There will be a small parking lot with about 14 spaces, then parking is usually pretty easy to find along Liberty Street. Fuller says they expect to be open in about 8 months. The Fullers also last week announced the opening of a food truck. Fuller says the truck will be used for special events but on she plans to have it On The Road 7 days a week, adding “We’ll also be putting the food truck out front at the WS location just to drum up excitement and word of mouth in the weeks leading up to the opening of the new taco joint this fall. We wouldn’t want folks to forget about us or wonder when we’re going to open.”

In the meantime, Fuller will be dividing her time between two successful restaurants and a food truck, with Street Food about to celebrate its one-year anniversary. Fuller says Crafted—The Art of Street Food opened with such fanfare that it took a while for them to find their ground. “In the beginning, we got hit so hard and sometimes we were on an hour wait and when it’s like that, you can’t always know what’s going wrong in the midst of all the crazy. But then the newness wore off and honeymoon phase was over and we were able to hone in on our recipes and know what was really working.” Fuller says the new menu that’s just come out is a reflection of that. “I feel like this is us perfecting all the food that people love, tweaking it and putting out what is a seriously good menu.” You’ll find a few more Asian dishes for sure, evidence of the chef’s recent travels. Fuller visited Thailand a couple of months back, so you will see some inspiration from trip like noodle dishes, Pad Thai, Thai curry shrimp, some Indian dishes and as always, favorite like poutine, Bao, and the ever-popular, ramen. Thank goodness….Fuller says, “Oh yeah, the ramen’s not going anywhere.”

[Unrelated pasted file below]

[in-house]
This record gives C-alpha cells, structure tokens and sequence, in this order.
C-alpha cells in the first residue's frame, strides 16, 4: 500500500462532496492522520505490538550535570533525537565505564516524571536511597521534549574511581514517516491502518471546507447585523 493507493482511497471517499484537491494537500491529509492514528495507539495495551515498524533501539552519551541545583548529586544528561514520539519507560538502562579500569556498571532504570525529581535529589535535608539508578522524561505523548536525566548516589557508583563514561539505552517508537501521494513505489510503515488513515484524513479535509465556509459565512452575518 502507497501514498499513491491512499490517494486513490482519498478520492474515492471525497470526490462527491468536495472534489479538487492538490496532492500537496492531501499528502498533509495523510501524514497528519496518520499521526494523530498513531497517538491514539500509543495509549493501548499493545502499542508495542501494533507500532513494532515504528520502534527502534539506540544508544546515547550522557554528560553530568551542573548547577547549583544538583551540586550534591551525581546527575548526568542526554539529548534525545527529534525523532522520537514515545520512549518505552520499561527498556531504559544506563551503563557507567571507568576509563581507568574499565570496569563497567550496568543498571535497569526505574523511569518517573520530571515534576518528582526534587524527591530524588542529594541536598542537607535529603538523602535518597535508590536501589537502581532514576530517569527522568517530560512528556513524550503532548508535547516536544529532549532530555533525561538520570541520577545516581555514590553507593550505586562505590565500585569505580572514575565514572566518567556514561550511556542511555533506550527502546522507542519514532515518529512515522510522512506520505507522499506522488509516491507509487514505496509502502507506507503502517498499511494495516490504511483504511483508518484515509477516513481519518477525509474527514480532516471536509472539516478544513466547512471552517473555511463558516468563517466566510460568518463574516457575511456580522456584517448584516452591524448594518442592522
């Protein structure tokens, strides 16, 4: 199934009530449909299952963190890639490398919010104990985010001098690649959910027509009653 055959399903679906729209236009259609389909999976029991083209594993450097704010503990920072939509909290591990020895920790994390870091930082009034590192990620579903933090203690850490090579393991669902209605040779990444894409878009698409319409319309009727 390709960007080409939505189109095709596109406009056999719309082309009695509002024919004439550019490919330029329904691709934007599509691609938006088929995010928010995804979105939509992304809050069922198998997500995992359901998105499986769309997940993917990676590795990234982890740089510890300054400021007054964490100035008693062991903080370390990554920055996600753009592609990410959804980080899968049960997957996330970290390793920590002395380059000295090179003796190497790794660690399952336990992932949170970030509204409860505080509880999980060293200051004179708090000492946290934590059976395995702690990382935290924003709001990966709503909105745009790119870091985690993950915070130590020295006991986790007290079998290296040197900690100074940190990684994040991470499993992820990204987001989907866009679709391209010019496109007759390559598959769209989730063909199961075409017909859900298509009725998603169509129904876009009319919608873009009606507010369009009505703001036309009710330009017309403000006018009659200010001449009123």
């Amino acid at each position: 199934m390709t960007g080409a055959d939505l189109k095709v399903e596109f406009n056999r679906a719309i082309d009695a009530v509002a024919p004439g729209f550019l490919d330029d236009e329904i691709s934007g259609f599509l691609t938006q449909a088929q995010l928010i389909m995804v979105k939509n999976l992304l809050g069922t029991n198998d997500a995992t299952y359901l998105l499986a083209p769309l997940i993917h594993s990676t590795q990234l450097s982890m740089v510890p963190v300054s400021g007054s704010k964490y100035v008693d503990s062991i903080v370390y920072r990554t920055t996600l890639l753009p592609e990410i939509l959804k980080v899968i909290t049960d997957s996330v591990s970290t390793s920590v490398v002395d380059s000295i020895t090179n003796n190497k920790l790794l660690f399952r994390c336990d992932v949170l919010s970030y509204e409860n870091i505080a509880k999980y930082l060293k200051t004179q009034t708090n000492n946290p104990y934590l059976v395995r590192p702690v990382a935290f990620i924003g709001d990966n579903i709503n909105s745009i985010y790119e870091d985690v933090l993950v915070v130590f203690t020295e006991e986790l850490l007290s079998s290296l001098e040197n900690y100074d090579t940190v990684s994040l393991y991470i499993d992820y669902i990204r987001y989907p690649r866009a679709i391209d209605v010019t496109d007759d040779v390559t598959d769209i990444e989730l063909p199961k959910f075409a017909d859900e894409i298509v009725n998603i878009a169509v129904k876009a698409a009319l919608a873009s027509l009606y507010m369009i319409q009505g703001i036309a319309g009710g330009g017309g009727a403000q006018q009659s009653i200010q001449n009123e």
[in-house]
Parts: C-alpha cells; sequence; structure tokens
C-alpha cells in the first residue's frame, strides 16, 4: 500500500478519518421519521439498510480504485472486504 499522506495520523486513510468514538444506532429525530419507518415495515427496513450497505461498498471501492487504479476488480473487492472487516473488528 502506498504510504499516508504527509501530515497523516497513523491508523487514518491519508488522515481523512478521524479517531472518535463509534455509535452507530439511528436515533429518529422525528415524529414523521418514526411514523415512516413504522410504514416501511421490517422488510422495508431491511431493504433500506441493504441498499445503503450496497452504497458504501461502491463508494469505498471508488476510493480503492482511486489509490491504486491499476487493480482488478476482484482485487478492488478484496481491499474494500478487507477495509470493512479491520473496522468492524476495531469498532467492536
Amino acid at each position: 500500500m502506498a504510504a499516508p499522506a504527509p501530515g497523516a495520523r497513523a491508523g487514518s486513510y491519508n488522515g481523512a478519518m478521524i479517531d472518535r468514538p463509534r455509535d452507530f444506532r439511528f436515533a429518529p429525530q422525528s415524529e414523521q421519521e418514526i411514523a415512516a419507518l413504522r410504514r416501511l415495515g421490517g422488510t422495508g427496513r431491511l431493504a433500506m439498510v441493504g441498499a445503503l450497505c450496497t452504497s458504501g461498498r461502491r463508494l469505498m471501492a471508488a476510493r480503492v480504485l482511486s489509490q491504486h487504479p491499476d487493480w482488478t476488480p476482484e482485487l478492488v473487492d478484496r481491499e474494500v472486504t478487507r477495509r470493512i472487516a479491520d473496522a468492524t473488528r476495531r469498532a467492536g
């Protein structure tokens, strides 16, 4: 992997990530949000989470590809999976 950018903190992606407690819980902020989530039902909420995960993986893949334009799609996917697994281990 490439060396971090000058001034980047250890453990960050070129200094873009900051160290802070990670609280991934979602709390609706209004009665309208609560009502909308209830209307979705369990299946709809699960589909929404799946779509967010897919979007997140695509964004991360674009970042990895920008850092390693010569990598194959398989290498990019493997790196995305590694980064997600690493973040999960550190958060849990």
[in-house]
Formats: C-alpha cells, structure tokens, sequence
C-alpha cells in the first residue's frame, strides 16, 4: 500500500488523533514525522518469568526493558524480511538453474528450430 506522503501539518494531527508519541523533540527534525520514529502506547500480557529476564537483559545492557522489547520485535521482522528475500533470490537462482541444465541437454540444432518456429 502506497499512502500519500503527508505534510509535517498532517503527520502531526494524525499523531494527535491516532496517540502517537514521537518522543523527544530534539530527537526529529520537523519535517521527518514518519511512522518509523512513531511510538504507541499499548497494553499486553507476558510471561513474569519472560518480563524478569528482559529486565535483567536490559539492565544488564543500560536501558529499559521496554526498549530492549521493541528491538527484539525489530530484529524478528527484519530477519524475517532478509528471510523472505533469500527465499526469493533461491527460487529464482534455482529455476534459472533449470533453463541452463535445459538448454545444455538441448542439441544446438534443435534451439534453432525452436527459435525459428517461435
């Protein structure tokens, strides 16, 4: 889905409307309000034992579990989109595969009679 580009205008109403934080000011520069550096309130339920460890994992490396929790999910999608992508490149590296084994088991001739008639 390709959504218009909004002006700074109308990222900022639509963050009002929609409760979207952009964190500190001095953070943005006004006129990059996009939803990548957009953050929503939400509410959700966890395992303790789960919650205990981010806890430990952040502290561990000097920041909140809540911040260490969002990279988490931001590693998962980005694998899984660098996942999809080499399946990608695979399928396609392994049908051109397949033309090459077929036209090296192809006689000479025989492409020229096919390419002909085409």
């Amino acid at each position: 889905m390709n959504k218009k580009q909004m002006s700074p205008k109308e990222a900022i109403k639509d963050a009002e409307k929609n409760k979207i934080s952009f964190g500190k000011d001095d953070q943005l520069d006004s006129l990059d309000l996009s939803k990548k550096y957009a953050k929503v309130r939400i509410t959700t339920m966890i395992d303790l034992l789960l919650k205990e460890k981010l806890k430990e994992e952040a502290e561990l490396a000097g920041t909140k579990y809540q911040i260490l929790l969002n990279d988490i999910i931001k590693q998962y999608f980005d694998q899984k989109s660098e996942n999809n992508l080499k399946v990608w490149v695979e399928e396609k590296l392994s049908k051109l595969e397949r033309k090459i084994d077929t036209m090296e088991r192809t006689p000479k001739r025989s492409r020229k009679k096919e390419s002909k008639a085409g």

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Wanna go? Well, you’ll have to wait until about October/November for the new location at 527 N. Liberty Street in Winston-Salem. Until then, find the Crafted On the Road wherever it may be or Crafted—The Art of the Taco at 219 S. Elm Street or Crafted—The Art of Street Food at 600 Battleground Avenue, Greensboro. eatatcrafted.com

foodie b’eat: Men Can Cook…and We Love It!

Foodies, let me let you know about an organization that is near and dear to my heart. SECU Family Home. A couple of weeks ago, I had the pleasure of attending the SECU Family Home’s Men Who Can Cook Fundraiser. Actually, I’ve been working with them over the past 9 months in preparation for this signature event, coordinating judges, assisting in the judging criteria, naming categories, etc. It was a great event and I really had a lot of fun being a part of it.

This was published recently in my Chow article in YES! Weekly.

Keep an eye out for 2017 and you can be a part of the 2nd annual event. It is a great time. And…you’ll want to come hungry!

The signature Men Who Cook benefitting SECU Family House was held Saturday, March 5 and more than 250 “friends of the house” were in attendance at the Historic Brookstown Inn to lend support to local amateur chefs. Amateur chefs? Only in the kitchen, but not really by the looks and taste of the delicious dishes prepared by these local movers and shakers in the Triad. Competing were local dignitaries, organizational leaders, and CEO’s competing as celebrity chefs who wanted to wow attendees’ tastebuds. The participants/teams were: Angelo Adamo (Walter Robbs architectural firm), Steve Berlin (Kilpatrick Townsend & Stockton LLP), Jeff Clous of (Gwyn Electrical Plumbing Heating & Cooling), Tom Ferrell (Courtyard by Marriott), Harry Fitzgerald (VP of BBT Insurance Services)/Cameron Kent (News Anchor WXII), Gary Hauser/Gib McEachran /John Hardy (HMC Partners), Peter Juran (Blanco Tackabery), Kevin Kampman (Publisher of Winston-Salem Journa)l, Michael Lalor (CMO Hospice of WS), Jeff Lindsay (COO Novant Health), John McConnell (CEO WFMBC), John McPherson (Coldwell Banker Triad), Stanley Morgan /Tom Kenny, Robert Nichols (Wells Fargo), Elwood Robinson (Chancellor WSSU), Jose Rodriguez (KPMG LLP), Winston-Salem Police Chief Barry Rountree, Rick Smothers (Senior VP Reynolds American), Jim Sparrow (Pres. WS Arts Council /Joe Logan, and Trent Wall (Exec. NewBridge Bank). Those without teams were allowed to have a sous chef on hand. You could tell they were all having fun and they were definitely serving up some deliciousness.